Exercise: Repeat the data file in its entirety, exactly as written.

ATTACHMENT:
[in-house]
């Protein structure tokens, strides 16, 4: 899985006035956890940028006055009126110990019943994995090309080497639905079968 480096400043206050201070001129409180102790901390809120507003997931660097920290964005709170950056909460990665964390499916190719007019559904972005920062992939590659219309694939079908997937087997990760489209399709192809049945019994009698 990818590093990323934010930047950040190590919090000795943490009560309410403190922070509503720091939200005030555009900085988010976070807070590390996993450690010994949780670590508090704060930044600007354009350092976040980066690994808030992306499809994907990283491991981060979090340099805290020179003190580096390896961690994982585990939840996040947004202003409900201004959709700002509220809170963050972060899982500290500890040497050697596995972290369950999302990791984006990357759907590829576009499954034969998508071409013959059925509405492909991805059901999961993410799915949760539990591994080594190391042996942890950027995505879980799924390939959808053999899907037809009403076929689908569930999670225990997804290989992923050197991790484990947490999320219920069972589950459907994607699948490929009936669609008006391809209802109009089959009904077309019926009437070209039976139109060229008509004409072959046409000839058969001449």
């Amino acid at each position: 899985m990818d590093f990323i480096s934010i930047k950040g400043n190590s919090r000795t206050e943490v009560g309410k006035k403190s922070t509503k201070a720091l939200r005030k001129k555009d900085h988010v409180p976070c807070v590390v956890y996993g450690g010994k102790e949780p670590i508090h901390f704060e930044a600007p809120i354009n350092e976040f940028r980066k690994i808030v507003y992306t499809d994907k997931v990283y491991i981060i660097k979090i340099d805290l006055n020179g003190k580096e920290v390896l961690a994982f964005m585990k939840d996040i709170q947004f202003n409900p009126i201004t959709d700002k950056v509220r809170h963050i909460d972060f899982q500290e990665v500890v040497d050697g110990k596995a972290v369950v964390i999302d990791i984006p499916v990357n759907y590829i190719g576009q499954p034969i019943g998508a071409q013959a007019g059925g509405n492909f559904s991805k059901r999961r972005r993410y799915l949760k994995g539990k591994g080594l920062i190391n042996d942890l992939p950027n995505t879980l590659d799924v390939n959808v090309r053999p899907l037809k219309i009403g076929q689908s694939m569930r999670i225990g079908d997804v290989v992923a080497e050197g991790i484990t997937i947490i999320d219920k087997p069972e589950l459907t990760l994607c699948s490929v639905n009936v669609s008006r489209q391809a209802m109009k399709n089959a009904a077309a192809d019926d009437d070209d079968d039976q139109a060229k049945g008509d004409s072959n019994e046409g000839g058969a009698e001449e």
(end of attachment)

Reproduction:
[in-house]
């Protein structure tokens, strides 16, 4: 899985006035956890940028006055009126110990019943994995090309080497639905079968 480096400043206050201070001129409180102790901390809120507003997931660097920290964005709170950056909460990665964390499916190719007019559904972005920062992939590659219309694939079908997937087997990760489209399709192809049945019994009698 990818590093990323934010930047950040190590919090000795943490009560309410403190922070509503720091939200005030555009900085988010976070807070590390996993450690010994949780670590508090704060930044600007354009350092976040980066690994808030992306499809994907990283491991981060979090340099805290020179003190580096390896961690994982585990939840996040947004202003409900201004959709700002509220809170963050972060899982500290500890040497050697596995972290369950999302990791984006990357759907590829576009499954034969998508071409013959059925509405492909991805059901999961993410799915949760539990591994080594190391042996942890950027995505879980799924390939959808053999899907037809009403076929689908569930999670225990997804290989992923050197991790484990947490999320219920069972589950459907994607699948490929009936669609008006391809209802109009089959009904077309019926009437070209039976139109060229008509004409072959046409000839058969001449």
């Amino acid at each position: 899985m990818d590093f990323i480096s934010i930047k950040g400043n190590s919090r000795t206050e943490v009560g309410k006035k403190s922070t509503k201070a720091l939200r005030k001129k555009d900085h988010v409180p976070c807070v590390v956890y996993g450690g010994k102790e949780p670590i508090h901390f704060e930044a600007p809120i354009n350092e976040f940028r980066k690994i808030v507003y992306t499809d994907k997931v990283y491991i981060i660097k979090i340099d805290l006055n020179g003190k580096e920290v390896l961690a994982f964005m585990k939840d996040i709170q947004f202003n409900p009126i201004t959709d700002k950056v509220r809170h963050i909460d972060f899982q500290e990665v500890v040497d050697g110990k596995a972290v369950v964390i999302d990791i984006p499916v990357n759907y590829i190719g576009q499954p034969i019943g998508a071409q013959a007019g059925g509405n492909f559904s991805k059901r999961r972005r993410y799915l949760k994995g539990k591994g080594l920062i190391n042996d942890l992939p950027n995505t879980l590659d799924v390939n959808v090309r053999p899907l037809k219309i009403g076929q689908s694939m569930r999670i225990g079908d997804v290989v992923a080497e050197g991790i484990t997937i947490i999320d219920k087997p069972e589950l459907t990760l994607c699948s490929v639905n009936v669609s008006r489209q391809a209802m109009k399709n089959a009904a077309a192809d019926d009437d070209d079968d039976q139109a060229k049945g008509d004409s072959n019994e046409g000839g058969a009698e001449e």